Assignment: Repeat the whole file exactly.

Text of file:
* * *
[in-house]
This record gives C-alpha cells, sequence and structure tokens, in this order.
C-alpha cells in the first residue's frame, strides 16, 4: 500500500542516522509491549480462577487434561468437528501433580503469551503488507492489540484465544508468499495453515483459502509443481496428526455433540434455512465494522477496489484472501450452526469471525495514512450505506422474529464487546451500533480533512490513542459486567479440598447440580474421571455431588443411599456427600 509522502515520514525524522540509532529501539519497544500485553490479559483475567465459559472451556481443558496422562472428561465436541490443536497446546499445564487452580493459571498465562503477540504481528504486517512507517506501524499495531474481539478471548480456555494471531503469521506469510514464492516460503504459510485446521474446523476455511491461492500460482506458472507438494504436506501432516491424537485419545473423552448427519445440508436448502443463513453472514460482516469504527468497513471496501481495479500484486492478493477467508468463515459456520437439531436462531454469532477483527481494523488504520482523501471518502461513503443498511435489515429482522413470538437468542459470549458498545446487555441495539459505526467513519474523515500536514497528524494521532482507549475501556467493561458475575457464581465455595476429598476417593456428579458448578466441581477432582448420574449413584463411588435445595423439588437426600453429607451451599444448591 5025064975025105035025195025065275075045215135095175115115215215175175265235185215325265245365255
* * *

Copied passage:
[in-house]
This record gives C-alpha cells, sequence and structure tokens, in this order.
C-alpha cells in the first residue's frame, strides 16, 4: 500500500542516522509491549480462577487434561468437528501433580503469551503488507492489540484465544508468499495453515483459502509443481496428526455433540434455512465494522477496489484472501450452526469471525495514512450505506422474529464487546451500533480533512490513542459486567479440598447440580474421571455431588443411599456427600 509522502515520514525524522540509532529501539519497544500485553490479559483475567465459559472451556481443558496422562472428561465436541490443536497446546499445564487452580493459571498465562503477540504481528504486517512507517506501524499495531474481539478471548480456555494471531503469521506469510514464492516460503504459510485446521474446523476455511491461492500460482506458472507438494504436506501432516491424537485419545473423552448427519445440508436448502443463513453472514460482516469504527468497513471496501481495479500484486492478493477467508468463515459456520437439531436462531454469532477483527481494523488504520482523501471518502461513503443498511435489515429482522413470538437468542459470549458498545446487555441495539459505526467513519474523515500536514497528524494521532482507549475501556467493561458475575457464581465455595476429598476417593456428579458448578466441581477432582448420574449413584463411588435445595423439588437426600453429607451451599444448591 5025064975025105035025195025065275075045215135095175115115215215175175265235185215325265245365255